Q. My dear friend has a daughter who is now deciding that she will observe the Old Testament feasts and dietary laws and teach her children to do the same. This is causing some concern for my friend over her daughter’s and grandchildren’s salvation. I do not know if her daughter has ever accepted Christ as Savior. As I understand, her daughter was raised a Protestant, but now seems to be doing some Spiritual exploration. What advice do you have for my dear Evangelical friend?
A. Because salvation is a matter of the heart, we can never know for sure whether another person is saved or not. But there is no Biblical requirement for New Testament believers (whether Jew or Gentile) to observe the Old Testament feasts or dietary restrictions. In Colossians 2:16-17 Paul wrote,
Therefore do not let anyone judge you by what you eat or drink, or with regard to a religious festival, a New Moon celebration or a Sabbath day. These are a shadow of the things that were to come; the reality, however, is found in Christ.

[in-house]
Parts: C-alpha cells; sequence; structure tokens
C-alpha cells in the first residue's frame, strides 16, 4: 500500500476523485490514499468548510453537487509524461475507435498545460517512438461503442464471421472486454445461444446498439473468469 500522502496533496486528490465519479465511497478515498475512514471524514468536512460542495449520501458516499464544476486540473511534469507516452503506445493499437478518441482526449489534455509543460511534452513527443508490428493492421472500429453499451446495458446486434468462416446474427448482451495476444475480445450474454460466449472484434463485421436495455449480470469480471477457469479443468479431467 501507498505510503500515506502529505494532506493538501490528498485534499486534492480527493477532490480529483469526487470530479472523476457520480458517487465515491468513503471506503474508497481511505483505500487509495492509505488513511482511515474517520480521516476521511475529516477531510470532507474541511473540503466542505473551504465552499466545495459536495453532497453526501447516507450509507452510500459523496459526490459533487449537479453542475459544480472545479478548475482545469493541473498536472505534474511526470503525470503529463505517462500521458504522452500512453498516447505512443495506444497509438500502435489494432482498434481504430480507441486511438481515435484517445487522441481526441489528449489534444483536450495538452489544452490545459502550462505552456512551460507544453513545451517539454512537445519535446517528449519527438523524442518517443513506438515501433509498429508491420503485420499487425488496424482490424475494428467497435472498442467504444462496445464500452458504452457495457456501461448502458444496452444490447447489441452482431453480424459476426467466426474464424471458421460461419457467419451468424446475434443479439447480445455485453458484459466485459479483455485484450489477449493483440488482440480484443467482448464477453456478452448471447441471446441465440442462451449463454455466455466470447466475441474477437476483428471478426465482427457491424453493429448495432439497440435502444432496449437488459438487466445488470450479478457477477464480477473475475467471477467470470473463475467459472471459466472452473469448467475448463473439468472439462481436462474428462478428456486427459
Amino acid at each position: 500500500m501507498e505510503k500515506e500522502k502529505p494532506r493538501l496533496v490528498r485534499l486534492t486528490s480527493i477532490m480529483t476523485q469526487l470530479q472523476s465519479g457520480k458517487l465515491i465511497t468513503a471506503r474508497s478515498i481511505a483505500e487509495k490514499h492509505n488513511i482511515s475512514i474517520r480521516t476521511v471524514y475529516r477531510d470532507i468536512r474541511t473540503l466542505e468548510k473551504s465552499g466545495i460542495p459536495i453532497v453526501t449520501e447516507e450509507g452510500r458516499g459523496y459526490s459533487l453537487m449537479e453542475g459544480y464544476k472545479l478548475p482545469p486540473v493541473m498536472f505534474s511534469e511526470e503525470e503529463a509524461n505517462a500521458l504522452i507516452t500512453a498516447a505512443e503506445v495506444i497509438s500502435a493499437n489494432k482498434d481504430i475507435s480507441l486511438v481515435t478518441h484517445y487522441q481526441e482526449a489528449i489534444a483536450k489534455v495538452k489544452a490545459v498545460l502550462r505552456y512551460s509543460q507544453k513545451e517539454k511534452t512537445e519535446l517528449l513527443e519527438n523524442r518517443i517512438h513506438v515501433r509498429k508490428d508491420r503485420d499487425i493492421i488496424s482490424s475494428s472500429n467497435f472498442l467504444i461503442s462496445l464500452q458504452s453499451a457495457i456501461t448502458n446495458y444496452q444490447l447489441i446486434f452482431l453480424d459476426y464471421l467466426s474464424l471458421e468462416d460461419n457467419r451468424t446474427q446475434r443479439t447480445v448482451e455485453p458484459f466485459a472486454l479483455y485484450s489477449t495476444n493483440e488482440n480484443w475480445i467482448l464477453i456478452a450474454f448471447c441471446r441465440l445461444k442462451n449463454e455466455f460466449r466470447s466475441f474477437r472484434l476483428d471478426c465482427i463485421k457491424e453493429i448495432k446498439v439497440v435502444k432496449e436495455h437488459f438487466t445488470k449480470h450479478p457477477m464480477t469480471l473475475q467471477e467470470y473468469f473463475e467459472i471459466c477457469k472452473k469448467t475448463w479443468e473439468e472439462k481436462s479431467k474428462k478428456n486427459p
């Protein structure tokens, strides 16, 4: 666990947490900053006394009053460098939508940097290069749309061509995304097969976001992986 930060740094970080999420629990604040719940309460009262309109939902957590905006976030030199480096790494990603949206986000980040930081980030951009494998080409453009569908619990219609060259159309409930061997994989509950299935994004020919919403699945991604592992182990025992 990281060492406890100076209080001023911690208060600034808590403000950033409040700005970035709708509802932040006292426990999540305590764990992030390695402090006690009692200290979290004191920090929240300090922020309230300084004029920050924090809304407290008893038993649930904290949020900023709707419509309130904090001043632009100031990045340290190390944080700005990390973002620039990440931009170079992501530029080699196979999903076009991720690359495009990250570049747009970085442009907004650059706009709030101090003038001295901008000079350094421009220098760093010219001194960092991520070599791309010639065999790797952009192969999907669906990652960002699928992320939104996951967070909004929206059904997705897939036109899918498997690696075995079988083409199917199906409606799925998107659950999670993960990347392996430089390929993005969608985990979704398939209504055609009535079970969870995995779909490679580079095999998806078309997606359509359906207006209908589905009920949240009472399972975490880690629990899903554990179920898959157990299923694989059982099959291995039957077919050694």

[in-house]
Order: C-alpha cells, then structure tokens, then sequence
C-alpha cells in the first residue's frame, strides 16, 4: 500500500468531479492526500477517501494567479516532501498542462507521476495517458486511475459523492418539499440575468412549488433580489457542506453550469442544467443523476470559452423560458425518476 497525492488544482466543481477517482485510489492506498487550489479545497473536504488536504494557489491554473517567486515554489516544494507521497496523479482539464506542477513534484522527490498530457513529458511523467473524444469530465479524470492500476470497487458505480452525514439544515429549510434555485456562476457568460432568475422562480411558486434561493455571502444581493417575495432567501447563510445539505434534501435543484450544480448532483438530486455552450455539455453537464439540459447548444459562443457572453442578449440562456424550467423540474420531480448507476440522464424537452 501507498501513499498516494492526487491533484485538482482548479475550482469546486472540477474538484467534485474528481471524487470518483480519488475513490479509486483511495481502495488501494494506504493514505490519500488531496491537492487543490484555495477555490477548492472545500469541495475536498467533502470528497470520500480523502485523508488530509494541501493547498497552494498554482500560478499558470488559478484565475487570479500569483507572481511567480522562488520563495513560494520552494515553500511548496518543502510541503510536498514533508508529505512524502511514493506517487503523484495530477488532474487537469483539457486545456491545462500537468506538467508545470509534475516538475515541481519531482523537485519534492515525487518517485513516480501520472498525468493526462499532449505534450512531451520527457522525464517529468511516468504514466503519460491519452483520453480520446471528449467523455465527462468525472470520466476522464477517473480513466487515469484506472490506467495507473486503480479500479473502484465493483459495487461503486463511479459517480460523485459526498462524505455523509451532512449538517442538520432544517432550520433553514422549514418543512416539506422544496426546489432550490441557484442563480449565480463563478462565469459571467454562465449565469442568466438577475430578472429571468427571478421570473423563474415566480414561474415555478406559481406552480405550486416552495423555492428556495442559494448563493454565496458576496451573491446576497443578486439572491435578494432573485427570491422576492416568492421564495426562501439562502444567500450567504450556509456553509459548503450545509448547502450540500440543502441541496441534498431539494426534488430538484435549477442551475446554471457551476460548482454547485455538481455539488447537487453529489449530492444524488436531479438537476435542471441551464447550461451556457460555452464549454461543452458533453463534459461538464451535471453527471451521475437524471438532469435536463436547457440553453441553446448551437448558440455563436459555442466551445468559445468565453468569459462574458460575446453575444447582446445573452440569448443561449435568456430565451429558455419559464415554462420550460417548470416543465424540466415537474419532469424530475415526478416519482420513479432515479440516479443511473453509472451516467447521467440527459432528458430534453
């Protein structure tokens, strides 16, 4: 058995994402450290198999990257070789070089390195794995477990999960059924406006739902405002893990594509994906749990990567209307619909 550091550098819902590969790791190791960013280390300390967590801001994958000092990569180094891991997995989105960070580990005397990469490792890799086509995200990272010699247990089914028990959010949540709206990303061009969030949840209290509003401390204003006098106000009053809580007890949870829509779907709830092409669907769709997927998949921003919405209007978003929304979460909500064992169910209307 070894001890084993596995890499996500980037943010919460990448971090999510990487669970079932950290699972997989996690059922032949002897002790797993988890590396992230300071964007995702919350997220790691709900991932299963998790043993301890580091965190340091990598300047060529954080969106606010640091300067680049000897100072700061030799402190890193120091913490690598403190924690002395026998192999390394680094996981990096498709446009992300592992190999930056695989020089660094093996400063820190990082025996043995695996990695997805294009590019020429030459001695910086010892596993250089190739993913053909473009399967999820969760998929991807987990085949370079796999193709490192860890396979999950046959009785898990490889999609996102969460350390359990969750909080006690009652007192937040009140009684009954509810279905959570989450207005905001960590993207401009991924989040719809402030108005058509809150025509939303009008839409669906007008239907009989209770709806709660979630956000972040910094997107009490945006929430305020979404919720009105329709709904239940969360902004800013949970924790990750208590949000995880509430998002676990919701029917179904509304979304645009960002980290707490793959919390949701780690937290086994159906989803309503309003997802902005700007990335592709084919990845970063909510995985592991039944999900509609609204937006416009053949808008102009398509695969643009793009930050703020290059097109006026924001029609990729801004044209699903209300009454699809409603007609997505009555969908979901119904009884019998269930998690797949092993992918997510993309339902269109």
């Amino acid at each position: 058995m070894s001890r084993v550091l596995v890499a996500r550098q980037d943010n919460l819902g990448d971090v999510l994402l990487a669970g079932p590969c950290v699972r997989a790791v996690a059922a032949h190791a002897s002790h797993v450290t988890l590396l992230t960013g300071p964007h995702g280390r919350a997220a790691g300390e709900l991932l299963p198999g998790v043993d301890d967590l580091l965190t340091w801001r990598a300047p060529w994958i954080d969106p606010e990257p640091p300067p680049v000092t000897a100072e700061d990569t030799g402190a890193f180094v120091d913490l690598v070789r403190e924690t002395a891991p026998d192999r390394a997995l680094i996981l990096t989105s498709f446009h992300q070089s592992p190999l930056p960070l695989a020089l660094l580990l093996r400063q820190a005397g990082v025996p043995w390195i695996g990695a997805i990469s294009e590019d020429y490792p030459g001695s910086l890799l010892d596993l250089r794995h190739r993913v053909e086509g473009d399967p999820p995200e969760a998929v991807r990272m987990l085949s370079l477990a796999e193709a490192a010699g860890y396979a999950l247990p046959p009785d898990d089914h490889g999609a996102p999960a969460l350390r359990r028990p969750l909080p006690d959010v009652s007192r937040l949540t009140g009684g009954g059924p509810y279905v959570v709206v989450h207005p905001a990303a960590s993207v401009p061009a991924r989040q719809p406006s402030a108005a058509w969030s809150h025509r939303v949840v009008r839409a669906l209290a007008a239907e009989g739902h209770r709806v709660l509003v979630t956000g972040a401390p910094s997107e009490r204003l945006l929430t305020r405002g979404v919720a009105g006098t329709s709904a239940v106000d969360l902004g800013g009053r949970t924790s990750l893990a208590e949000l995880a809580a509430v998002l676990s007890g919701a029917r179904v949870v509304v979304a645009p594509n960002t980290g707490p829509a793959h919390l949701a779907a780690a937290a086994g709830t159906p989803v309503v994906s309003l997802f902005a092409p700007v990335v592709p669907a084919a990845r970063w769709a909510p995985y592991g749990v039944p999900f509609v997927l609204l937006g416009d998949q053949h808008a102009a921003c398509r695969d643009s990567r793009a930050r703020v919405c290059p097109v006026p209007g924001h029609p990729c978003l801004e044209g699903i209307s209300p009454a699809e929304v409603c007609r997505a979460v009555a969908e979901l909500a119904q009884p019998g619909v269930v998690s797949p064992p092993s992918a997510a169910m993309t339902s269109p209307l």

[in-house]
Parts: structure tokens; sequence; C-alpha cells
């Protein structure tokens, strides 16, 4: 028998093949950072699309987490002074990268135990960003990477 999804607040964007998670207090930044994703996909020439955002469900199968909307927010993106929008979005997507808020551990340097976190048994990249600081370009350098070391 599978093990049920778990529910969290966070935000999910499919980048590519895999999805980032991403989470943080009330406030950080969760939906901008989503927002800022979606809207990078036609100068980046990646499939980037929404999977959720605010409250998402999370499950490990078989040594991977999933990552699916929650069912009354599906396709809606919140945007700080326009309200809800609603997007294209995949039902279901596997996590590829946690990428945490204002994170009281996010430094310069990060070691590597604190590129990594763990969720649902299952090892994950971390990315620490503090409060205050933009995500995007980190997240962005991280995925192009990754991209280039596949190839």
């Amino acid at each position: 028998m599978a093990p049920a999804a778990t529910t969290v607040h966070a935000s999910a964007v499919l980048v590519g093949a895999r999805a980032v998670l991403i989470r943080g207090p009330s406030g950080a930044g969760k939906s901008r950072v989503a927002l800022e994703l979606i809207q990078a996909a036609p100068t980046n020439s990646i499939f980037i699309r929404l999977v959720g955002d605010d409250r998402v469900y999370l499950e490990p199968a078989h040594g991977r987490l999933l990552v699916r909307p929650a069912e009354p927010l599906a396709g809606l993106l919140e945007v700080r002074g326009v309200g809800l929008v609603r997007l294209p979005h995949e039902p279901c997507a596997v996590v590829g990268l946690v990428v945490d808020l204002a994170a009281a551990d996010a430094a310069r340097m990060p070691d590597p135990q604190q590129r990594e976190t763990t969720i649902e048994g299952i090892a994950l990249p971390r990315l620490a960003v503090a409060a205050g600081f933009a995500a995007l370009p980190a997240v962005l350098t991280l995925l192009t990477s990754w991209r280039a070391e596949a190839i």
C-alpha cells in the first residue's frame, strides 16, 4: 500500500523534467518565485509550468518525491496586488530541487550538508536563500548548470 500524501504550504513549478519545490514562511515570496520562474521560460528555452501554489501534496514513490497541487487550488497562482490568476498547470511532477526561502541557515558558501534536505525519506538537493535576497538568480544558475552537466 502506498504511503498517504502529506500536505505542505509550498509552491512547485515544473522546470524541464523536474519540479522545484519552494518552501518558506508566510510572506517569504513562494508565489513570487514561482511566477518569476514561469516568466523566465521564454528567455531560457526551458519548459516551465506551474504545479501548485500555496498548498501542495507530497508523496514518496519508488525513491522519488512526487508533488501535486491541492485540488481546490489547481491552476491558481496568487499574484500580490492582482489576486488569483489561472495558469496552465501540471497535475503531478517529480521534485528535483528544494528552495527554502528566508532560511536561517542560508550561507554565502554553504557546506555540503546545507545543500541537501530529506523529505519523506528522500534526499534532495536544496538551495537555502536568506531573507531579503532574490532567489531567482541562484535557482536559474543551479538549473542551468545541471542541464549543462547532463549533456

There is great instructive value in studying these feasts and seeing how they pointed to the Messiah, but we are not required to observe them.
As for dietary restrictions, Jesus essentially declared all foods clean (Mark 7:17-23) and in Acts 10:9-16 Peter received a vision from God confirming this.
Suggest that your friend refer to these passages when speaking with her daughter. Perhaps it will lead to a discussion on the issue of her salvation.